an arrangement as we leave which has, as he puts it landmines, doesn't specify what he has in mind, presumably some sort of arrangement where the transitional arrangement carries on for a bit, he says that will delay the us and the uk having its own trade arrangements and he seems to be sort of really saying we should have off the cliff exit and therefore, there will be a quick... helpful, unhelpful? he seems to be threatening the uk, if we dare to leave the eu but still keep some of its rules and regulations, we can't expect to have a good trade deal with the us. to be quite honest, i really think that those remarks are terribly unhelpful. we are in this very delicate position of trying to negotiate a good outcome for brexit and it may be that we have to keep some of the eu's regulations, many of which are designed to protect the public and that might mean that we can't have gm foods or clor innated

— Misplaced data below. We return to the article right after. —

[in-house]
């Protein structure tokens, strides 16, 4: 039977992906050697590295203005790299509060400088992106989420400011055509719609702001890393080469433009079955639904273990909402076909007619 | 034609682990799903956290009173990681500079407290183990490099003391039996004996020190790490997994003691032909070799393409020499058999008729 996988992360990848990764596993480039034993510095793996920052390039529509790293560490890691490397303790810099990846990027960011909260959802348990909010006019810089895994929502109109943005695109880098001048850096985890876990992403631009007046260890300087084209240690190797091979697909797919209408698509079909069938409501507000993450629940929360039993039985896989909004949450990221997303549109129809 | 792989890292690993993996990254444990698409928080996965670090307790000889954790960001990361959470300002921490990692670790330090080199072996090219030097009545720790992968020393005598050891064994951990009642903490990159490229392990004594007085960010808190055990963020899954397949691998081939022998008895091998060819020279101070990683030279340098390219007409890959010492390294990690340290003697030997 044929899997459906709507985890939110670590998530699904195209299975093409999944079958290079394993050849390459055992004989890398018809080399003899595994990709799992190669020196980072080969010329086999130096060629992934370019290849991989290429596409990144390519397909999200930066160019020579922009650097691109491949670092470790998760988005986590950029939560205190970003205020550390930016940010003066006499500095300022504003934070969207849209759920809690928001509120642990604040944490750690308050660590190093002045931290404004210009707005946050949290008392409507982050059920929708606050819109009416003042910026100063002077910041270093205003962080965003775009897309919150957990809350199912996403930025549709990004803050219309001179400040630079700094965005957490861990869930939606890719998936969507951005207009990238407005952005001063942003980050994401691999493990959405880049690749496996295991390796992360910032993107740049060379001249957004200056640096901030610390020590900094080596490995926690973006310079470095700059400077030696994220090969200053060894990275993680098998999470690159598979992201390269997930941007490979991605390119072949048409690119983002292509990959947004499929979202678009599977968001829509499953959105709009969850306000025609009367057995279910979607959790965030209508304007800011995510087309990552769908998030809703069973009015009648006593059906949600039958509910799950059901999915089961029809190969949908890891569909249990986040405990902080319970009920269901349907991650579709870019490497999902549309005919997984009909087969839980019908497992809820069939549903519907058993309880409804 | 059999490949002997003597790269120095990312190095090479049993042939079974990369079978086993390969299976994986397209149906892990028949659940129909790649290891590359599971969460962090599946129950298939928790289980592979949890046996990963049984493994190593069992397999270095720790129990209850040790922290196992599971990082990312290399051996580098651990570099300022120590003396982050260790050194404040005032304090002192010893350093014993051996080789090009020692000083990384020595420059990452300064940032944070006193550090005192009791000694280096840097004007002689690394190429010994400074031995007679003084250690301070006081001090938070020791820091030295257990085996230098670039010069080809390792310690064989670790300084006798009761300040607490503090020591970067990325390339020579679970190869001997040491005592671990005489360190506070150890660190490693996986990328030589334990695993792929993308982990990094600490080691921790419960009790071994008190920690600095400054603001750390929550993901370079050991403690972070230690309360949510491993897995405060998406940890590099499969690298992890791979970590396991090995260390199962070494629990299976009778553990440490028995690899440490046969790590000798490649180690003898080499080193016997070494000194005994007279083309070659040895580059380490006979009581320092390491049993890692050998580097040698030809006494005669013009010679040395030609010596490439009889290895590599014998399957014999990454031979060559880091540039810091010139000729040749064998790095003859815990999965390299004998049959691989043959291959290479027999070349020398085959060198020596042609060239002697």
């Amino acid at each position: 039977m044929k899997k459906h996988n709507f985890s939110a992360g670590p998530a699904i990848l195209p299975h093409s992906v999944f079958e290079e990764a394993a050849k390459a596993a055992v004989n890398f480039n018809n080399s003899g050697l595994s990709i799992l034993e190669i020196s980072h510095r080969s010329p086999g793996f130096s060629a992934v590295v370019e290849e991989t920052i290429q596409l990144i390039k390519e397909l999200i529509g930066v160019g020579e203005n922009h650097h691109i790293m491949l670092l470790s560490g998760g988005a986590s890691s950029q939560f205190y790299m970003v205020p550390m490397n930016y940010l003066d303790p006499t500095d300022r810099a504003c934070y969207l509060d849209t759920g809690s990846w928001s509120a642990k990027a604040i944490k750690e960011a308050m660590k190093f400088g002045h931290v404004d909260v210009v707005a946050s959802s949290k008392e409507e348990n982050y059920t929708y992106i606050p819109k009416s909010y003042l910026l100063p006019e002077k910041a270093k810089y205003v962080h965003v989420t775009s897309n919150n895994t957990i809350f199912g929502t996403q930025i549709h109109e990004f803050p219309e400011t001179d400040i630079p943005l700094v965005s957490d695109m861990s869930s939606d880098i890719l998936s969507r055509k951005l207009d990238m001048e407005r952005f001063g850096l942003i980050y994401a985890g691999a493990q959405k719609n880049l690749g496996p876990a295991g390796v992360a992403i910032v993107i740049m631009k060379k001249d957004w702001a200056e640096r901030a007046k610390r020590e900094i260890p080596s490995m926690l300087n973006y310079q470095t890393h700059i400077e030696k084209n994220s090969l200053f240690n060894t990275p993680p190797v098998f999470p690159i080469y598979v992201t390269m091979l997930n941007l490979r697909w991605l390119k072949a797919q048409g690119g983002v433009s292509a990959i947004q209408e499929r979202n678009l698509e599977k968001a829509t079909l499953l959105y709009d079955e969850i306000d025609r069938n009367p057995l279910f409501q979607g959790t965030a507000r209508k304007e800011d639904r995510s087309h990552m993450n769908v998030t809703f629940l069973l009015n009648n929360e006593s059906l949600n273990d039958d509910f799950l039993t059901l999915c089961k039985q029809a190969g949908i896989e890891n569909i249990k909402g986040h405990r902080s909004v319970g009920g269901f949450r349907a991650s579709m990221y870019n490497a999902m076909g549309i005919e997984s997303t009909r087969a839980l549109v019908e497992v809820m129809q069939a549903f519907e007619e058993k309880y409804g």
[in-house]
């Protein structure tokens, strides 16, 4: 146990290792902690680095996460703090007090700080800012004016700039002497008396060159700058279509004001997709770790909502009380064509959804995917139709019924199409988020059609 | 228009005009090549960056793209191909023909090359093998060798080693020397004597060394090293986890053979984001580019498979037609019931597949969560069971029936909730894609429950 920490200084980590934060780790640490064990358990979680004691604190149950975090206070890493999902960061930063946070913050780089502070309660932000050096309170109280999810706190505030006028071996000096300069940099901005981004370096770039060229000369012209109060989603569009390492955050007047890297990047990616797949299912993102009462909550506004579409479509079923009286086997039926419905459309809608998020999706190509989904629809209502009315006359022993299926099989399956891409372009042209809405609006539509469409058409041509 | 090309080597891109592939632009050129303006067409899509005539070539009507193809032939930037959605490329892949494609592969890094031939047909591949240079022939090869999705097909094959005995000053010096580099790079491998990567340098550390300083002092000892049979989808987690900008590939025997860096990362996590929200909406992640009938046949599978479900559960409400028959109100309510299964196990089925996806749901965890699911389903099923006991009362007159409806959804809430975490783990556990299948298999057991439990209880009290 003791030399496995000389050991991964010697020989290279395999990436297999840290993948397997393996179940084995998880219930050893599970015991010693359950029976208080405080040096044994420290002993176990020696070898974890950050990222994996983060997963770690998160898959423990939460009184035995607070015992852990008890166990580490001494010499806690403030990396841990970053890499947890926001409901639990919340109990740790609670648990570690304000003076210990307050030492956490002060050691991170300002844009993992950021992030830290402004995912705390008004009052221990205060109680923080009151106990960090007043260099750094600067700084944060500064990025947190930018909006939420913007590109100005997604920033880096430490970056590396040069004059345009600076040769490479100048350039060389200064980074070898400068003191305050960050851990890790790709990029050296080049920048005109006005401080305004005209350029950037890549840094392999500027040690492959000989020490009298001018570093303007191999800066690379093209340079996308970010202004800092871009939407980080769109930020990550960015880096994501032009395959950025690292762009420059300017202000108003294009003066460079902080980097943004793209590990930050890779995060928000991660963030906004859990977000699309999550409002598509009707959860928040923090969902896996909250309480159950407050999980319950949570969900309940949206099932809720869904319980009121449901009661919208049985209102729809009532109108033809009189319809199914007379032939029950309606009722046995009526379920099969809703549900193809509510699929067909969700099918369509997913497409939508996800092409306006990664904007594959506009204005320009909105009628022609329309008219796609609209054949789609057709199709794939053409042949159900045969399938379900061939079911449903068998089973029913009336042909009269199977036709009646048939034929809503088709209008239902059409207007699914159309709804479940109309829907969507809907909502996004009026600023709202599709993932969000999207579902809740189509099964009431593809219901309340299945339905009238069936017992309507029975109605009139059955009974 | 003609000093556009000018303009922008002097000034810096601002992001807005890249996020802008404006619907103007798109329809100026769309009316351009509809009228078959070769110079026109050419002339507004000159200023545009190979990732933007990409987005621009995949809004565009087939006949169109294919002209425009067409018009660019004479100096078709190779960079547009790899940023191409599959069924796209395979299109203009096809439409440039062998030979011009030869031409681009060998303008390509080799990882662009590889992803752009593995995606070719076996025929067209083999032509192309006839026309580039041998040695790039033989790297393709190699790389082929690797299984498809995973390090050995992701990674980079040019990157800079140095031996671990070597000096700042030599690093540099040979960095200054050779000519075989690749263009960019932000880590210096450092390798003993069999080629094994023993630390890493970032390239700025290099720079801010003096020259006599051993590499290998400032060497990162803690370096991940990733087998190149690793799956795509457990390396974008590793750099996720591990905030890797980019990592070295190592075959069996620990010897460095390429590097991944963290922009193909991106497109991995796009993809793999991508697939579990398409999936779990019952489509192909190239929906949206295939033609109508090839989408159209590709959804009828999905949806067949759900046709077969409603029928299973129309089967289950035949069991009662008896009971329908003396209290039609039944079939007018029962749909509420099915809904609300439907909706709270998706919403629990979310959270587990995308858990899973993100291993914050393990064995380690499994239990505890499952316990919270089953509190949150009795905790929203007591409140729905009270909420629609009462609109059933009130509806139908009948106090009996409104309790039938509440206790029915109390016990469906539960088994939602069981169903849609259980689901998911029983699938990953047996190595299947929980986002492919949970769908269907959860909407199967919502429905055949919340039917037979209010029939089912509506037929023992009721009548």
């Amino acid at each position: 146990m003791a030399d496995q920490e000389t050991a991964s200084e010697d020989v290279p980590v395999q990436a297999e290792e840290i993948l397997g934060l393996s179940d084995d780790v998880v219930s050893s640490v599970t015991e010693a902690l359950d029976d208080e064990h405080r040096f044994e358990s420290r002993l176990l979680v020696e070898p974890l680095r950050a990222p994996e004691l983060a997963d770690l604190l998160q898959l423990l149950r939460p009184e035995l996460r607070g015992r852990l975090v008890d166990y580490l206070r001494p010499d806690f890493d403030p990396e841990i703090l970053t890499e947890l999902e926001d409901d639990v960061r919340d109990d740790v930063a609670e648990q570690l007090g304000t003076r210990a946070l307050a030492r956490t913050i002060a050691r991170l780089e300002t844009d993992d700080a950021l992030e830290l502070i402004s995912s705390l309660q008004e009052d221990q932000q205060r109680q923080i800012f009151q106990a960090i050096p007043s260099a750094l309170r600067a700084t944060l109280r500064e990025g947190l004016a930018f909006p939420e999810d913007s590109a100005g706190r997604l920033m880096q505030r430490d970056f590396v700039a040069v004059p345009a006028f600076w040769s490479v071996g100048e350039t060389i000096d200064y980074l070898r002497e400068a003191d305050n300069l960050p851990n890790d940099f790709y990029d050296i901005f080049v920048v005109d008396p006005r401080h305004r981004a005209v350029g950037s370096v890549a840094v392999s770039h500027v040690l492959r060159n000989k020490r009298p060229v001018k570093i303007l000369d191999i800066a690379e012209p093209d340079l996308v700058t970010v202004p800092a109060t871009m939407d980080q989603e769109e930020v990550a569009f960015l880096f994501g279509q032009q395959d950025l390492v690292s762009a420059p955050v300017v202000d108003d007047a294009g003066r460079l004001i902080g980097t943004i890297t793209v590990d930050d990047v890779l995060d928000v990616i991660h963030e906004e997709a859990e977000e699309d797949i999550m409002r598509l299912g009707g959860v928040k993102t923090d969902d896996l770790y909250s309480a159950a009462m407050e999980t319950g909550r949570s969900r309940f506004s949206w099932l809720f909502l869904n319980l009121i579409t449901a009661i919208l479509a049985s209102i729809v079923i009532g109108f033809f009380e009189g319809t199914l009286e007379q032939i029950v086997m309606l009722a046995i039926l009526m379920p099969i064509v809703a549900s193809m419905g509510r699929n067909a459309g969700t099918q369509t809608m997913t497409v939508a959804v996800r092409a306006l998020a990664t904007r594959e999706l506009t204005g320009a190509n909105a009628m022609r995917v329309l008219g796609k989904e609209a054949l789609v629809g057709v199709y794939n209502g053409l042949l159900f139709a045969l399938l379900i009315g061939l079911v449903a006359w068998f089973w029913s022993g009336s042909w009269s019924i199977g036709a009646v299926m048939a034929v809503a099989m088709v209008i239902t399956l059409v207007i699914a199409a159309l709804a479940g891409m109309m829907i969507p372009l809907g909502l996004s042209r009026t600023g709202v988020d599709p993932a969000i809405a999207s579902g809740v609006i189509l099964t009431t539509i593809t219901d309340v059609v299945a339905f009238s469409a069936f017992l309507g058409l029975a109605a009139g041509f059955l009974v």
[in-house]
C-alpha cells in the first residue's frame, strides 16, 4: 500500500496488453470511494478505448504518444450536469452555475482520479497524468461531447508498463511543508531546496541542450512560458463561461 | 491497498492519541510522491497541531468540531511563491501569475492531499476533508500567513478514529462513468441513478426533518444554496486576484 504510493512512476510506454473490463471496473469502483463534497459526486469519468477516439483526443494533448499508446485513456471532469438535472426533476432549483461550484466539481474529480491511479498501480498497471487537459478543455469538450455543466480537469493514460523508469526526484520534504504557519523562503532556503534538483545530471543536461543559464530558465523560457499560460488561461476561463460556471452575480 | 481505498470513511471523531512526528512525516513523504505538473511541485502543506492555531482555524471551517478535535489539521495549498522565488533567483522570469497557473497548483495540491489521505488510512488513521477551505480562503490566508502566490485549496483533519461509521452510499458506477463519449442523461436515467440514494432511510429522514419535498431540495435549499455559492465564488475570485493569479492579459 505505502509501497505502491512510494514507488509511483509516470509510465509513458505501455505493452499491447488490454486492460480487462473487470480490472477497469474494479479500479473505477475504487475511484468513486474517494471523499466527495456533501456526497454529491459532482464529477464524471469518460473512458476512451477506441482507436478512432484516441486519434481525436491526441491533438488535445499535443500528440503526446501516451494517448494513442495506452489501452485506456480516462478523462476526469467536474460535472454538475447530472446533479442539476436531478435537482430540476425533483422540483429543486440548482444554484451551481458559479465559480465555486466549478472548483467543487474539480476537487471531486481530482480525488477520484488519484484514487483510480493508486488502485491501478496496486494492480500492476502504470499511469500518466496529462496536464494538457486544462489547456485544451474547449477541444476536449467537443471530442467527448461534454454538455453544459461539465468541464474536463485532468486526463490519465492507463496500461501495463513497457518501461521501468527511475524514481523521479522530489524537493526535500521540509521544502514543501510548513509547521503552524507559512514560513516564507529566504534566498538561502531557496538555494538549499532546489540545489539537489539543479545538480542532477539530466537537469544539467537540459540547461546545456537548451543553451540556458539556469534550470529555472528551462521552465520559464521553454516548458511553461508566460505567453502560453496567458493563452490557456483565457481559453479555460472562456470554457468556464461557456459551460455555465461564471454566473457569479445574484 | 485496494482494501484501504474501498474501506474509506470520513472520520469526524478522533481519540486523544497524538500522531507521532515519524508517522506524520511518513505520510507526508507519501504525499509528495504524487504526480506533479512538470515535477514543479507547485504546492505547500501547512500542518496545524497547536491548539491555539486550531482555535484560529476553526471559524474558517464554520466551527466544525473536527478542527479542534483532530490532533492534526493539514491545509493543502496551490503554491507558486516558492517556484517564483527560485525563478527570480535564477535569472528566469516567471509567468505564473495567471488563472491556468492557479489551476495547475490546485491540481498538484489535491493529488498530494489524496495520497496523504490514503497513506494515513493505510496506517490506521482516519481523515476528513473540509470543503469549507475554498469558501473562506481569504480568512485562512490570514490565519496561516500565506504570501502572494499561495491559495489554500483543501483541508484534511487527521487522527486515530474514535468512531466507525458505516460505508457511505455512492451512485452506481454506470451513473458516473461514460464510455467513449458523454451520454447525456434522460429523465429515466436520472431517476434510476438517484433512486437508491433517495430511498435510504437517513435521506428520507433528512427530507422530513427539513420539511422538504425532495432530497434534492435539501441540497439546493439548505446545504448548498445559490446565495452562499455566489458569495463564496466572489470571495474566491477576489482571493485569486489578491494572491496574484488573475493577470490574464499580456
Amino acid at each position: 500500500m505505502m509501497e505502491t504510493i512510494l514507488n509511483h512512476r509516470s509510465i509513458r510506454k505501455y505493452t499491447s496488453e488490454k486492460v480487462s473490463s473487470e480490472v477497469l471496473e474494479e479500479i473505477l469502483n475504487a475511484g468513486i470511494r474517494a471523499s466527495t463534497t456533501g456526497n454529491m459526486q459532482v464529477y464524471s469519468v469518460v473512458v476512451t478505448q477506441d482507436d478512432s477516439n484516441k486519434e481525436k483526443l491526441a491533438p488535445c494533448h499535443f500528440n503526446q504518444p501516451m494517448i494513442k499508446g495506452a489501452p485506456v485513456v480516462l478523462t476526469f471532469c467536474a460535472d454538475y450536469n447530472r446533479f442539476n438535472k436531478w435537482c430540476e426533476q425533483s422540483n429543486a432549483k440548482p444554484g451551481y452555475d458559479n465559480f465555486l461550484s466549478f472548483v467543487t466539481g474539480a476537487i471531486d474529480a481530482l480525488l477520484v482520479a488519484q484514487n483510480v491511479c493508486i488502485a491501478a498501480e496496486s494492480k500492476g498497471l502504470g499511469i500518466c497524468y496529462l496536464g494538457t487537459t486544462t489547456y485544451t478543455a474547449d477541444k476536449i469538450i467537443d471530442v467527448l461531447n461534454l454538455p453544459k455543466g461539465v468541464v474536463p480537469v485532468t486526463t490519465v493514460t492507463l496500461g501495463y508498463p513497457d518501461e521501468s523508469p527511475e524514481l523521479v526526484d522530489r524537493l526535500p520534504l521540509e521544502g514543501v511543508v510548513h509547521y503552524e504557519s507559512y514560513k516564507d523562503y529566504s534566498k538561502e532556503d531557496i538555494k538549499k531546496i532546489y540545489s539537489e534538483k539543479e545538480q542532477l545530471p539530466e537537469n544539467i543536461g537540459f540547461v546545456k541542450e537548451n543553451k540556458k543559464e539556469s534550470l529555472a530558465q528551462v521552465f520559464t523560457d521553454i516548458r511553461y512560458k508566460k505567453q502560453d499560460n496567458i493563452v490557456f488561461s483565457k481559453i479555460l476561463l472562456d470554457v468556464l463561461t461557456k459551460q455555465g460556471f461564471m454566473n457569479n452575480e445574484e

chicken even if the us wants to sell it to us, that shouldn't be something the us comes in and dictates to us. it's up to our negotiators. thank you very much. that's it for the papers tonight. you can see the front pages of the papers online on the bbc news website. it's all there for you seven days a week. if you miss the programme any evening you can watch it later on the iplayer. thank you again. bye. one thing many of us will notice on tuesday morning is just how much milder it is compared to last night. it was down to minus six in some areas. first thing tuesday morning temperatures will be some eight to